Staff Photo: Jason Braverman Adya Smalls paints a University of Georgia-themed chair during an art club meeting at Summerour Middle School as part of a "Chairs for Chairty" event being held at the Norcross Art Fest. The money raised will go back to the school whose art students decorated them.
NORCROSS -- Summerour Middle School art teacher Deanna Harrington knows a thing or two about creativity. So do her Art Club students, thanks in part to a program called Chairs for Charity.
Not only are Harrington and her students artistically creative, but they have also found a creative way to help keep the art program at area schools going strong in spite of across-the-board budget cuts.
Arlene Beckles, Outreach Chair for the Norcross Arts Alliance, is proud of the success of the young initiative. This is her second year with Chairs for Charity, and this is only the third year of the program's initiative in the Norcross schools cluster.
Beckles collects chairs from people and businesses in the community and distributes them to Norcross schools. Art students design and paint the chairs, which are then sold at silent auction at the Norcross. Every dollar of every chair sale goes back to the school whose art students decorated it.
"With budget cuts, many art departments have little to no funding," said Harrington. "This money makes a big difference." The art teacher, a former student of Summerour Middle School herself, takes the opportunity this program allows and compounds the lesson to students. Not only must they do their best work in order to bring top dollar for their chairs, they must also understand the marketing of the items.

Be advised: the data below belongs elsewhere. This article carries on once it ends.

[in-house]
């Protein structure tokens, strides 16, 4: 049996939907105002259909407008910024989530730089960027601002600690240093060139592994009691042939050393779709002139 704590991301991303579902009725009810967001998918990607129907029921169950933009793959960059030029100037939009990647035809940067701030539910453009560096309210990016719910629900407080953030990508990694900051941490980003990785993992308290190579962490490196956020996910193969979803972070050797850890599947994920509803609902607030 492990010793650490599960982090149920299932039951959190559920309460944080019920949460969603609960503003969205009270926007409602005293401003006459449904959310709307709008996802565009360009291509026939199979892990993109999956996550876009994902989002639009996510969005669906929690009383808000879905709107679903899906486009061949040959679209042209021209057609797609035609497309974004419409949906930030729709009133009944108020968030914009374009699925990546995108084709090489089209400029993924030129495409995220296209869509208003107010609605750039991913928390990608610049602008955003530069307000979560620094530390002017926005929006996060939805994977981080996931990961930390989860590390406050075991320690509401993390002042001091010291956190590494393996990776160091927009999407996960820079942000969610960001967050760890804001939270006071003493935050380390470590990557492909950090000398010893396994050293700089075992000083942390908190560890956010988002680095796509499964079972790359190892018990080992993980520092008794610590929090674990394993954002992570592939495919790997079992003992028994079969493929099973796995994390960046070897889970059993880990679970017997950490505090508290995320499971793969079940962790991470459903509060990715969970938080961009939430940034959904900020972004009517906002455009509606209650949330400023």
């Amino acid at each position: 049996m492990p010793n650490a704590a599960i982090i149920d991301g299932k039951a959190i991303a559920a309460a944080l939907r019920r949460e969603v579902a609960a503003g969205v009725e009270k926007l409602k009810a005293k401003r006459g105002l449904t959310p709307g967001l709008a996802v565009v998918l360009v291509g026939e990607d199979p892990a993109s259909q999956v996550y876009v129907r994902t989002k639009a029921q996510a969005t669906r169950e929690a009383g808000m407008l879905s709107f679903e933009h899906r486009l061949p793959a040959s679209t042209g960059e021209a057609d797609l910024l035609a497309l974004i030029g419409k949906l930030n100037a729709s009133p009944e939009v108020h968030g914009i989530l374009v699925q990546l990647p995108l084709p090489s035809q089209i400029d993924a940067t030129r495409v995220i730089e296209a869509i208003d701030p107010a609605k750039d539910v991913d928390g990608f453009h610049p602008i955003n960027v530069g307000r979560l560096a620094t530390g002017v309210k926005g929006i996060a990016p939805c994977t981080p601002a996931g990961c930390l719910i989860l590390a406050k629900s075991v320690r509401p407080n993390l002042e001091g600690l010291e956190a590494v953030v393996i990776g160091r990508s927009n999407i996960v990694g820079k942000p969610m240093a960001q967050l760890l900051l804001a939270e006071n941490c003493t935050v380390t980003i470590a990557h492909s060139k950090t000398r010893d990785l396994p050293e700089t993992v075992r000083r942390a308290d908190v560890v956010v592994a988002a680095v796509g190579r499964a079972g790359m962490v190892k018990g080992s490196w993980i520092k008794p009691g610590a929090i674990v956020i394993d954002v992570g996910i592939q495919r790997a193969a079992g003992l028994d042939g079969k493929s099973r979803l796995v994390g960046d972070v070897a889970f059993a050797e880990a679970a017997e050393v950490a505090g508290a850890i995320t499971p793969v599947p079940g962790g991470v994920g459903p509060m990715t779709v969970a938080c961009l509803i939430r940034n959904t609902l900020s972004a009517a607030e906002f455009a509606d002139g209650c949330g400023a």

"When they want to paint a popular cartoon character on a chair, I ask them, 'what adult will want to buy that for their home?'" According to Harrington, the students must think of marketability as well as creativity and quality of work. Probably for that same reason, Georgia Tech and University of Georgia chairs are big sellers.
The students learn other valuable lessons, too.
"They work together, as a team," Harrington said. "They come in to work on the chairs before school, and some evenings they stay as late as 7 to paint."
According to Beckles, there is always a need for donated chairs. This year, she was only able to collect 12 donated chairs. Some students and teachers used their own money to purchase more, just to allow more students and schools to participate in the popular program.
The Norcross Art Fest is Saturday and Sunday in historic downtown Norcross. The Chairs for Charity will be on display for silent auction during the entire festival, and winning bidders will be notified shortly after the festival is over.
For more information about Chairs for Charity, visit www.chairsforcharity.org. For more information about the Norcross Art Fest, visit www.splashfestivals.com.